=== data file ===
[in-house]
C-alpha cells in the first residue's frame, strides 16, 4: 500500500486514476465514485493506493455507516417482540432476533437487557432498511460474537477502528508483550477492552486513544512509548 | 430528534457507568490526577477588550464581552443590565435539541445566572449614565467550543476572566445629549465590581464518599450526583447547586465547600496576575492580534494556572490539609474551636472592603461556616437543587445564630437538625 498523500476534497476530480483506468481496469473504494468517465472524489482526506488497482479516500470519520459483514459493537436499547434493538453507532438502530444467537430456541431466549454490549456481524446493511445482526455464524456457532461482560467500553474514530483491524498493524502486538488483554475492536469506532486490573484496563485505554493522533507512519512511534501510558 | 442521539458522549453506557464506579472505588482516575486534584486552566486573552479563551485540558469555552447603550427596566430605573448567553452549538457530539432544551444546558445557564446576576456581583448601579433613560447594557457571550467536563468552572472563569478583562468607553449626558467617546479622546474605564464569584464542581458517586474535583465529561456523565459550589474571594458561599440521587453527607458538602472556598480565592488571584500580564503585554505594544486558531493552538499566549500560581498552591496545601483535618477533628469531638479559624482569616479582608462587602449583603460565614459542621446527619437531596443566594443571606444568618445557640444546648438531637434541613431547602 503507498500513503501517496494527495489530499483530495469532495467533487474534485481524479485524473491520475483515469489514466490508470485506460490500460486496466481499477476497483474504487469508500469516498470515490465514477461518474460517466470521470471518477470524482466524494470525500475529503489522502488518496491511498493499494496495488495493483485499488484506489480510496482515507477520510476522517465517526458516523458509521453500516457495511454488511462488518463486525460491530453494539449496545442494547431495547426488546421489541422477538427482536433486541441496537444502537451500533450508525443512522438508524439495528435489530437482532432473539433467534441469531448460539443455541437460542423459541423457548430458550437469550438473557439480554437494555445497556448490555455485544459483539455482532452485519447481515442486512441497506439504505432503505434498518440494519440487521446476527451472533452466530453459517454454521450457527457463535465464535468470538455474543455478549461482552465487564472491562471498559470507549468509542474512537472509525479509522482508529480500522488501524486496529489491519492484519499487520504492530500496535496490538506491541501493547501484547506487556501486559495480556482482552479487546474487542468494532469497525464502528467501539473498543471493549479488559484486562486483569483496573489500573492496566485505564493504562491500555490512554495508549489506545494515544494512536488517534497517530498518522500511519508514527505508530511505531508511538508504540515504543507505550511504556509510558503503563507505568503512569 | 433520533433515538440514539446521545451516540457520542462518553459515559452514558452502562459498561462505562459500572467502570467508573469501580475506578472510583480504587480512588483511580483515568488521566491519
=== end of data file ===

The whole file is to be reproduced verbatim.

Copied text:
[in-house]
C-alpha cells in the first residue's frame, strides 16, 4: 500500500486514476465514485493506493455507516417482540432476533437487557432498511460474537477502528508483550477492552486513544512509548 | 430528534457507568490526577477588550464581552443590565435539541445566572449614565467550543476572566445629549465590581464518599450526583447547586465547600496576575492580534494556572490539609474551636472592603461556616437543587445564630437538625 498523500476534497476530480483506468481496469473504494468517465472524489482526506488497482479516500470519520459483514459493537436499547434493538453507532438502530444467537430456541431466549454490549456481524446493511445482526455464524456457532461482560467500553474514530483491524498493524502486538488483554475492536469506532486490573484496563485505554493522533507512519512511534501510558 | 442521539458522549453506557464506579472505588482516575486534584486552566486573552479563551485540558469555552447603550427596566430605573448567553452549538457530539432544551444546558445557564446576576456581583448601579433613560447594557457571550467536563468552572472563569478583562468607553449626558467617546479622546474605564464569584464542581458517586474535583465529561456523565459550589474571594458561599440521587453527607458538602472556598480565592488571584500580564503585554505594544486558531493552538499566549500560581498552591496545601483535618477533628469531638479559624482569616479582608462587602449583603460565614459542621446527619437531596443566594443571606444568618445557640444546648438531637434541613431547602 503507498500513503501517496494527495489530499483530495469532495467533487474534485481524479485524473491520475483515469489514466490508470485506460490500460486496466481499477476497483474504487469508500469516498470515490465514477461518474460517466470521470471518477470524482466524494470525500475529503489522502488518496491511498493499494496495488495493483485499488484506489480510496482515507477520510476522517465517526458516523458509521453500516457495511454488511462488518463486525460491530453494539449496545442494547431495547426488546421489541422477538427482536433486541441496537444502537451500533450508525443512522438508524439495528435489530437482532432473539433467534441469531448460539443455541437460542423459541423457548430458550437469550438473557439480554437494555445497556448490555455485544459483539455482532452485519447481515442486512441497506439504505432503505434498518440494519440487521446476527451472533452466530453459517454454521450457527457463535465464535468470538455474543455478549461482552465487564472491562471498559470507549468509542474512537472509525479509522482508529480500522488501524486496529489491519492484519499487520504492530500496535496490538506491541501493547501484547506487556501486559495480556482482552479487546474487542468494532469497525464502528467501539473498543471493549479488559484486562486483569483496573489500573492496566485505564493504562491500555490512554495508549489506545494515544494512536488517534497517530498518522500511519508514527505508530511505531508511538508504540515504543507505550511504556509510558503503563507505568503512569 | 433520533433515538440514539446521545451516540457520542462518553459515559452514558452502562459498561462505562459500572467502570467508573469501580475506578472510583480504587480512588483511580483515568488521566491519